Thomas has been doing a fine job on Fredy, but insisted that I check every point & line, to eliminate any misconstructions. The book's to come out in German next March, at Leipzig Book Fair. The Italians are getting it out in November this year -- without having consulted me on anything. Fine, by me, so long as they've got their facts right. Thoroughness versus the virtue of sprezzatura that Italians pride themselves on. Dash, flair, the Ferrari touch ...

Quadrant? Well, here's a sample copy [now in The Skuntry Museum's Les Murray Papers]. My dream is of being ed. of a purely literary mag., with no blasted politics. No businessman of even slightly hard head would look at such a thing, or anyway none has, so I'm stuck with this ex-Cold War journal on bad paper. At least I can keep the Derrida-Foucault jargoneering out of it, and the ed. gives me carte blanche with my end of it, which is the rear end! plus the windows of verse that light the gloomy corridors.

I wish someone would print your piece on our recording day in NYC: it's a hoot! I can't, because I have a rule against publishing reviews of or pieces on me. I'm much tempted by your 3- or 4-level piece on - what? - thinking of other things wile sweating out a first birth. It leaves utterly in the shade my reading of Rayne Kruger's history of the Boer War during the birth of our Clare.

Love to you & Karley & Leyla. Oh, and how am I batting just now? Cheers - Les



By Les Murray

The house has stopped its desperate traveling.
It won't fly to New Orleans, or to Hungary again,
though it counts, and swears, in Magyar.
It is left in English with its life suspended,

meals in the freezer, clothes on airy shelves,
ski badges prickling a wall chart of the Alps.
The house plays radio, its lights clock on and off
but it won't answer the phone, even in Swiss German.

Since the second recession of helped steps
the house quotes from its life and can't explain:
dress-cutter's chalk. Melbourne Cup day 1950.
skullcaps. Wartime soy flour, with an onion!

All earlier houses and times, in black and white,
are boxed by aged children visiting to dust this one
on its leafy corner and still, for a while, in colour.

Thursday, October 23, 2008

When Lyndsey met Sali

Despite my shameful sloth in connecting people with the experiences they purchased at Poetry 2008 Experiential Auction at Atomic Cowboy, some of the experience donors and buyers are forging their own connections.

John Eiler purchased Lyndsey Scott's experience of an art happening in her studio that results in the creation of a hero doll. At the time, he planned on doing it as an art party for his 5-year-old daughter, Claire.

Since then, we learned that his 20-year-old daughter, Marcella Sali Grace, was raped and killed in Mexico.

Now, he sees the experience as another opportunity to honor Sali, and the hero doll they will create will be Sali hero doll.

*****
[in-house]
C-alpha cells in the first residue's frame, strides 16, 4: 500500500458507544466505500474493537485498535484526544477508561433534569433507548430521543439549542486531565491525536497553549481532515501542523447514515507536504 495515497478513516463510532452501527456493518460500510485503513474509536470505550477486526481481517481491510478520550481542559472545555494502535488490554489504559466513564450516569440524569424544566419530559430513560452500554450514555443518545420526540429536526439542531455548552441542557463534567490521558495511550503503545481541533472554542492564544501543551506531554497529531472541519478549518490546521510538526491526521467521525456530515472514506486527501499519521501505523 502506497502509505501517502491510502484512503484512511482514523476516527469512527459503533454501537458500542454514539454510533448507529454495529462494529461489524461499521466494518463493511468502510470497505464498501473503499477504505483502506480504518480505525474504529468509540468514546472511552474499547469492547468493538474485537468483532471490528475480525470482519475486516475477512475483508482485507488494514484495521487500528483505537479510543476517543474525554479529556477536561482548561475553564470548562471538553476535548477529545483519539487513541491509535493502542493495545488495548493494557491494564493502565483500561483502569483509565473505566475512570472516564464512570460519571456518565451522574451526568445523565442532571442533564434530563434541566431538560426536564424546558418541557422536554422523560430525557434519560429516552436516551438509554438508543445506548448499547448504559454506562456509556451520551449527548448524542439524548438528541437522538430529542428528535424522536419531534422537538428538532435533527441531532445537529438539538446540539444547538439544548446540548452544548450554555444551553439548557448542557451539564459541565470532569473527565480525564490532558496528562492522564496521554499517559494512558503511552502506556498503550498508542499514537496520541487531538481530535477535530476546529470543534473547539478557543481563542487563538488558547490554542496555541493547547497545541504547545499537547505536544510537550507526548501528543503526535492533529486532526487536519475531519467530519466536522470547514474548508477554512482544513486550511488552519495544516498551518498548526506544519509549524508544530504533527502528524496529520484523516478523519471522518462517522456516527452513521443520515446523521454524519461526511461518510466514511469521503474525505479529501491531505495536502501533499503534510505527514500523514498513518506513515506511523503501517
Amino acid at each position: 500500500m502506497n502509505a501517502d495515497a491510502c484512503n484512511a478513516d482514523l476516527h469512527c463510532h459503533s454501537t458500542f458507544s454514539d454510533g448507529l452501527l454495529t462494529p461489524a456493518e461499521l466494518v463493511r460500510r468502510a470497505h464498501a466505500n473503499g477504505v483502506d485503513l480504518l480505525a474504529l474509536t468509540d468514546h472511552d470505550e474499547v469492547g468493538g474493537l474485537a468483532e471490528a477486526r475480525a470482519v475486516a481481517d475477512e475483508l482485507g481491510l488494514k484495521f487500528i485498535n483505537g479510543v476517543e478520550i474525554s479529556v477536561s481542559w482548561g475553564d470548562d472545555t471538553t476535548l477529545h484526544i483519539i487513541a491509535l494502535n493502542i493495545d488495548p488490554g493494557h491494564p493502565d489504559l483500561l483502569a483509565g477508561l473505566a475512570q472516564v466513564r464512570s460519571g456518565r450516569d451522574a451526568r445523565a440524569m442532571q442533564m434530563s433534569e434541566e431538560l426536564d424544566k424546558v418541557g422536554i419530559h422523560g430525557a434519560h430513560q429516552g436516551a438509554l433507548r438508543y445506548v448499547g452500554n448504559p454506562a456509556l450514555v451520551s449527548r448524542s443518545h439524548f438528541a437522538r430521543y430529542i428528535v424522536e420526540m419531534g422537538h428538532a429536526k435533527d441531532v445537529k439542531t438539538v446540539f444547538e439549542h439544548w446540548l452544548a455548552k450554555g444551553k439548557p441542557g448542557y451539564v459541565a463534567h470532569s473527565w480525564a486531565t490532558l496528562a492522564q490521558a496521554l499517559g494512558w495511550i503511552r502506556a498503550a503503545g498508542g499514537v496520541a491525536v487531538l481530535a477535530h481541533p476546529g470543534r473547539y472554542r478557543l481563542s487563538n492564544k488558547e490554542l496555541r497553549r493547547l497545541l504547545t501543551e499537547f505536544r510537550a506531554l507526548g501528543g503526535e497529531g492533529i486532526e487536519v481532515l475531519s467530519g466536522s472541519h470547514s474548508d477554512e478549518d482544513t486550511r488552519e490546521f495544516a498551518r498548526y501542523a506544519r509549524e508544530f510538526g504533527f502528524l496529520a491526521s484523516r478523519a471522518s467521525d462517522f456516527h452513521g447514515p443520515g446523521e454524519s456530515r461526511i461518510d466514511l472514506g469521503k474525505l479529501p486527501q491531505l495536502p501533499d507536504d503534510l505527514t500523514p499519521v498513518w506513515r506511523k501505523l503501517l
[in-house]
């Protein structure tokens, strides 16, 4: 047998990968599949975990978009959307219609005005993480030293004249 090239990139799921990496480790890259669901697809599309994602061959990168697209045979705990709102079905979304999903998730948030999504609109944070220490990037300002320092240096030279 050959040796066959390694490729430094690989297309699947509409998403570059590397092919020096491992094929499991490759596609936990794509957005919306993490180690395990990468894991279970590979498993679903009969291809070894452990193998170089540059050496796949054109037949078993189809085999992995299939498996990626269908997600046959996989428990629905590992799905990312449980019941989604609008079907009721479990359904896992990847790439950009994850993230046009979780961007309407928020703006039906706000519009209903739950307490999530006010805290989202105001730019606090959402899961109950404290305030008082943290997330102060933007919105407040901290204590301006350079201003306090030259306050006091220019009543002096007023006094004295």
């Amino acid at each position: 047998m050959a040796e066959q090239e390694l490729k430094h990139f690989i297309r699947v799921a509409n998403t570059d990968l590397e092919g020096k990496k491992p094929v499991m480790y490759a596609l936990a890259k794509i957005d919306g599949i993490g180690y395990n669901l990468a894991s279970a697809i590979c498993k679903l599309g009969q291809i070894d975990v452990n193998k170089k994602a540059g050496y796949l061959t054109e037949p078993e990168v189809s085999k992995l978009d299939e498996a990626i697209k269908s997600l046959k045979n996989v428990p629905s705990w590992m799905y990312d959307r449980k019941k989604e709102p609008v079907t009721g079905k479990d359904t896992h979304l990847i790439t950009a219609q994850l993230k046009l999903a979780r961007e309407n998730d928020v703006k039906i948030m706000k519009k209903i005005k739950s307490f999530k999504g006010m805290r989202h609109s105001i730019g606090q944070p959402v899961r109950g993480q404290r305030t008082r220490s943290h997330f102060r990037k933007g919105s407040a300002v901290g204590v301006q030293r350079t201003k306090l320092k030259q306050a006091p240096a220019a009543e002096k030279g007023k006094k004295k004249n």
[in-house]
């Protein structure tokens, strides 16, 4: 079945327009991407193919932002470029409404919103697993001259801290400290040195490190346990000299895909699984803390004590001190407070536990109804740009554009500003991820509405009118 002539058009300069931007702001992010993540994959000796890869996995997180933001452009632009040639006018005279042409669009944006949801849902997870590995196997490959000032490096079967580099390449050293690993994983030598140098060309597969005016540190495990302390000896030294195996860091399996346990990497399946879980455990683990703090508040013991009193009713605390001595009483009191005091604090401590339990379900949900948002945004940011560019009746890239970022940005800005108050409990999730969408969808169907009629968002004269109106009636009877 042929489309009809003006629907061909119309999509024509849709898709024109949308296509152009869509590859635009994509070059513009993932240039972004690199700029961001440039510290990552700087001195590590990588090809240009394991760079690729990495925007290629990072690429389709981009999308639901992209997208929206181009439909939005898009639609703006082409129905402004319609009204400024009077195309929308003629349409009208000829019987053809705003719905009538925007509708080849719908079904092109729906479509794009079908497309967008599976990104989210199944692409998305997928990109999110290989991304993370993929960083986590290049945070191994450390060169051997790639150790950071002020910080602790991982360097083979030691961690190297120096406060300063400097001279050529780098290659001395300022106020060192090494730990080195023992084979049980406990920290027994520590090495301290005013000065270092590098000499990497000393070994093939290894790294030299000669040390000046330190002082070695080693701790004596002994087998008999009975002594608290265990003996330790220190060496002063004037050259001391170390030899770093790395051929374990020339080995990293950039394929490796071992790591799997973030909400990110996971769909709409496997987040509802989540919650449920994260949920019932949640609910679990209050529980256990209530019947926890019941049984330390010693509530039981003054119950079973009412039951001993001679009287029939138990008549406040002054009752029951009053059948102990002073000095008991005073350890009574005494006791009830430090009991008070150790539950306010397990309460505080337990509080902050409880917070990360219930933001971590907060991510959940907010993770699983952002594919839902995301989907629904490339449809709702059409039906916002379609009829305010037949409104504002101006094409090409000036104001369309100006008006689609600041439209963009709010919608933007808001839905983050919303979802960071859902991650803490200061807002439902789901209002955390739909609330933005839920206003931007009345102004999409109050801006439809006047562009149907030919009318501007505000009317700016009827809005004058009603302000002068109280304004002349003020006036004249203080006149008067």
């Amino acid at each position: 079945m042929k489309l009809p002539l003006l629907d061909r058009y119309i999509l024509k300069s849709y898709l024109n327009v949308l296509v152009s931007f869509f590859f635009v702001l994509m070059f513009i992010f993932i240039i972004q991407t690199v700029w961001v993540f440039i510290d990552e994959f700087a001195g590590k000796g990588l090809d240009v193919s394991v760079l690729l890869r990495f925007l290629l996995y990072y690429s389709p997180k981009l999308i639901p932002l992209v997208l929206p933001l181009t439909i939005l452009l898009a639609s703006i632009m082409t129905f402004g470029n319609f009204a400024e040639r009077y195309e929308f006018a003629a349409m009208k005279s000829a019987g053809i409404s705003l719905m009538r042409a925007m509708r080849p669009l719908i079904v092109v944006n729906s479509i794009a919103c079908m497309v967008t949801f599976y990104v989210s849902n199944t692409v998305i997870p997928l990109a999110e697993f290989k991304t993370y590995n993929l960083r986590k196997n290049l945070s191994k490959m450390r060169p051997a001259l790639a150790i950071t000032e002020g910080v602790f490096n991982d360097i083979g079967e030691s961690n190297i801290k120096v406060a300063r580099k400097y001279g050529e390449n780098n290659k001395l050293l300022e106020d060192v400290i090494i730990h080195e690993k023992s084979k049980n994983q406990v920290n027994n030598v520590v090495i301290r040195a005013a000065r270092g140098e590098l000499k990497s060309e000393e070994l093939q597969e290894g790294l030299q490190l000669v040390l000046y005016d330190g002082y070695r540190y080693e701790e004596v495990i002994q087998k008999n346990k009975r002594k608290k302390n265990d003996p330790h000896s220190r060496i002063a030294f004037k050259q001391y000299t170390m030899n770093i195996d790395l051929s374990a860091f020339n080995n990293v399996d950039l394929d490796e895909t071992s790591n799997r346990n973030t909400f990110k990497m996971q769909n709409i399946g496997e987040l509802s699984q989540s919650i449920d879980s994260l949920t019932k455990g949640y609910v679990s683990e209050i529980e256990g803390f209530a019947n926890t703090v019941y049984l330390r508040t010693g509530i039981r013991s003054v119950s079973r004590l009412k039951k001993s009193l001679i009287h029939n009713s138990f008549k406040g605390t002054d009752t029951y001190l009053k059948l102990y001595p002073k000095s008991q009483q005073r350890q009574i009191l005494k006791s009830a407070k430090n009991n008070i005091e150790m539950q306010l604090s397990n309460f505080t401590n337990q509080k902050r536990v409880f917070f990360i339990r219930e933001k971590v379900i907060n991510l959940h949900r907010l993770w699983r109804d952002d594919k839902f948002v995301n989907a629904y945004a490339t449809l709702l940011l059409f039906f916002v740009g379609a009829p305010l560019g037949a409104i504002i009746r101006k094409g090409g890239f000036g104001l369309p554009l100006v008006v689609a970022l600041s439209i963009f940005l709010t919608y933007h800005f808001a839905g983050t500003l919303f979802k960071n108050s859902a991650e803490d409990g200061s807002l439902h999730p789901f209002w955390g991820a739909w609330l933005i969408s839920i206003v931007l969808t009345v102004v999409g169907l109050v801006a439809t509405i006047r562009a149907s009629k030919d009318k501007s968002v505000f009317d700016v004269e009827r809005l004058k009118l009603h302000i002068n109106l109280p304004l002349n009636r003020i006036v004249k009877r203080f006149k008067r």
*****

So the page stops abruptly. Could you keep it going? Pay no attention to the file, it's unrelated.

Last night, John and I were headed to The Stable to discuss a statement to the press about Sali's death and the status of the case against her confessed killer. Lyndsey's studio is right down LinkCherokee Street, so I called and invited her to join us so we could show her the memorial John prepared for his daughter.

Lyndsey answered her phone and said she was already on her way to The Stable for dinner. Life has been like that for me, lately. Either coincidences are in the air, or this is just a small town.

After we had a beer and shared a delicious jerk chicken pizza, we went out onto the patio, opened up John's laptop and showed Lyndsey the photomontage of this young woman who lived so many lives in such a short time. I sketched Lyndsey's face ash she watched the tribute to Sali.

She was awed, as people tend to be when they consider the girl we had and the girl we lost.

"Tonight," Lyndsey said, "I met Sali. I am just getting to know her. It's nice to know her."

Tuesday, October 21, 2008

Torch is a Surrealist, not an accountant, nor warrior

Local artist Andy Torch has decided upon a fragment of K. Curtis Lyle's poem “Nailed Seraphim” to use as the basis of his painting for the 2008 Poetry Scores Art Invitational:

He was an accountant not a warrior
They ruined his reputation and that was all he had

What will Andy make of that? Who knows? That's why we play the games. Ooops, World Series slip. I mean, that's why we wait for them to make the art.

But we can look at Andy's website , or reflect upon his past work, and imagine for ourselves. (Kicking, somewhat, into pregame analysis voice, here.) You know, Andy is a card-carrying Surrealist, so look for something out of the dream world. The ineluctable absurdity of the accountant. The irreducible arbitrariness of numbers. Or some shocking disjunction, some flagrant foul from the warrior's gruesome world puncturing the office grey of the accountant's cubicle.

Or some conversation between colors, like the piece he did for the 2007 Art Invitational dedicated to Stefene Russell's "Go South for Animal Index," which is showcased above. Andy also made a piece for the original 2006 "Blind Cat Black" Invitational, a strange and beautiful piece that now hangs on my dining room wall and is also reproduced on that there Torch Art site.

The assignment Andy and the other artists are up against: to make a new piece of art that responds to the poem (“Nailed Seraphim,” in this case) and is named after a verbatim scrap of language from the poem. The work will be displayed and positioned around the space, according to where in the poem the language chosen for the title of the artwork appears. This makes for a fascinating and perhaps unique curatorial experience, in that the poem itself basically hangs the show.

The language Andy chose is toward the end of the poem, so his painting will likely appear toward the end of the show. We already expect the Gene Harris sculpture "Nailed" will open the show, since that word, as the first word in the title, opens the poem.